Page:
Fire Chief Fights Diversity Battles
Kerr called back to Arkansas for a pending lawsuit
It seems that controversy follows Austin Fire Department Chief Rhoda Mae Kerr wherever she goes. While extinguishing local blazes over everything from staffing decisions to a redesign of the department emblem, Kerr was called back to Little Rock, Ark. – where she previously served as fire chief – to testify in a July 13 lawsuit against the city and herself. The issues at hand – cries of reverse discrimination from a white, male firefighter – illustrate the tensions unleashed when women elbow their way in to this male-dominated field.
The plaintiff is Robert Walla, a fire captain Kerr demoted to engineer following a 2006 incident. Walla allowed a friend to steer the rear portion of a ladder fire engine, which she did – right into a concrete light post, causing $500 worth of damage. Later that evening, Walla allowed his female guest to spend the night at the firehouse, against his supervisor's direction. (Walla doesn't recall receiving such instructions and has argued that as captain, it was his call.) The demotion also occurred in light of a 2005 incident in which Walla was, by the department's telling, "publicly disrespectful" to Kerr. Hoping to help Hurricane Katrina evacuees, Walla approached Janet Huckabee – politico and wife of then-Arkansas Gov. Mike Huckabee – and began querying her for information about assistance efforts. Attempting to steer him away from the first lady, Kerr put her hand on Walla's shoulder, and Walla yelled, "Get your hands off me – I don't want you to touch me!" According to a grievance form from Walla, he was "subjectively considered to be rude, confrontational and disrespectful only when his personal space was violated and he was physically touched by a superior officer without his permission."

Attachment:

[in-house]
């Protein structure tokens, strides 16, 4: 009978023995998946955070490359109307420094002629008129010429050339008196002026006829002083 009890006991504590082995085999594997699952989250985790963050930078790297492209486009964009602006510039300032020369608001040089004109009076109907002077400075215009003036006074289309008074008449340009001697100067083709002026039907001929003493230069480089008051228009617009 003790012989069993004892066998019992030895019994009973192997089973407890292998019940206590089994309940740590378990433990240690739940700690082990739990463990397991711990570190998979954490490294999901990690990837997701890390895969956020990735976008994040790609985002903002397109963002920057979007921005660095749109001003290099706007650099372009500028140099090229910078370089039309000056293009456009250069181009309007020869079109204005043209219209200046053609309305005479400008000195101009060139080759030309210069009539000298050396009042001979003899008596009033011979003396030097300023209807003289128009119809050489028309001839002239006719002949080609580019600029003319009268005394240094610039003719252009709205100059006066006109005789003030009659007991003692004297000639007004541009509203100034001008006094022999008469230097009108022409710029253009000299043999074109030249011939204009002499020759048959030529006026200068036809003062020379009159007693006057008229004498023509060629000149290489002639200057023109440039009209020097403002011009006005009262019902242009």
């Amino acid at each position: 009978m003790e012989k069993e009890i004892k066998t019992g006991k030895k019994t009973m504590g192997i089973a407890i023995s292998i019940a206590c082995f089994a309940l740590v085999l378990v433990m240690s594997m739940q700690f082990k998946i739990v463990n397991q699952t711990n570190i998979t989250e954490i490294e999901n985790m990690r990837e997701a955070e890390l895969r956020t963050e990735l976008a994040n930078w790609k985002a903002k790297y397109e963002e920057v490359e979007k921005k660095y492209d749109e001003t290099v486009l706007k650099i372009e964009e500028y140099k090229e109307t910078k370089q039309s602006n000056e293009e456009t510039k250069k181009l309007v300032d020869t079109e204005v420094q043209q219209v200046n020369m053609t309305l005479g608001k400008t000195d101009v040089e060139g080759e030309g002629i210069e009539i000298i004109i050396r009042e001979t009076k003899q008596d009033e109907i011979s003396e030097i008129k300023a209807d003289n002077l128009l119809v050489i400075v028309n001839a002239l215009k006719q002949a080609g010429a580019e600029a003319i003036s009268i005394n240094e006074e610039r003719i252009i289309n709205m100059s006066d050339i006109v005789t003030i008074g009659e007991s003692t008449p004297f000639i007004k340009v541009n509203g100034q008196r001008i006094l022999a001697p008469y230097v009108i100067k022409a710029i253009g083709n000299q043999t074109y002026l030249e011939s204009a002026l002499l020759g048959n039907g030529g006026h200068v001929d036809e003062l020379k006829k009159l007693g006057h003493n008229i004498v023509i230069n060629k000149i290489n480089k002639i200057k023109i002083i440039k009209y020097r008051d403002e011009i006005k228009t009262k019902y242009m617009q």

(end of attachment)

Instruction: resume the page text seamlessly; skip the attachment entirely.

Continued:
In 2007, Walla appealed the decision to the Little Rock Civil Service Commission but was rebuffed; soon after, he filed a "civil rights" suit in the Pulaski County circuit court, complaining Kerr "has consistently applied one standard to herself and female firefighters while applying a different standard of conduct to males by punishing males more harshly." One such example of this discrimination: Kerr "disciplined a male firefighter for allegedly using the term 'bitch' while she herself uses the term 'dickhead' in referring to a male firefighter." The trial in Little Rock ended the same day it started, with Kerr and the city winning.
While the incidents in question occurred before Kerr's move to Austin, her time here has also been turbulent. Her choice to elevate two minority firefighters to assistant-chief positions, in order to bolster historically poor diversity within the department, has been met with complaints – and now sits against the national backdrop of the Supreme Court's 5-4 decision in favor of white firefighters in New Haven, Conn., who complained that they were unfairly passed over for promotion.
As Little Rock reminds us, it's hard for firefighting females to press forward without feeling the burn.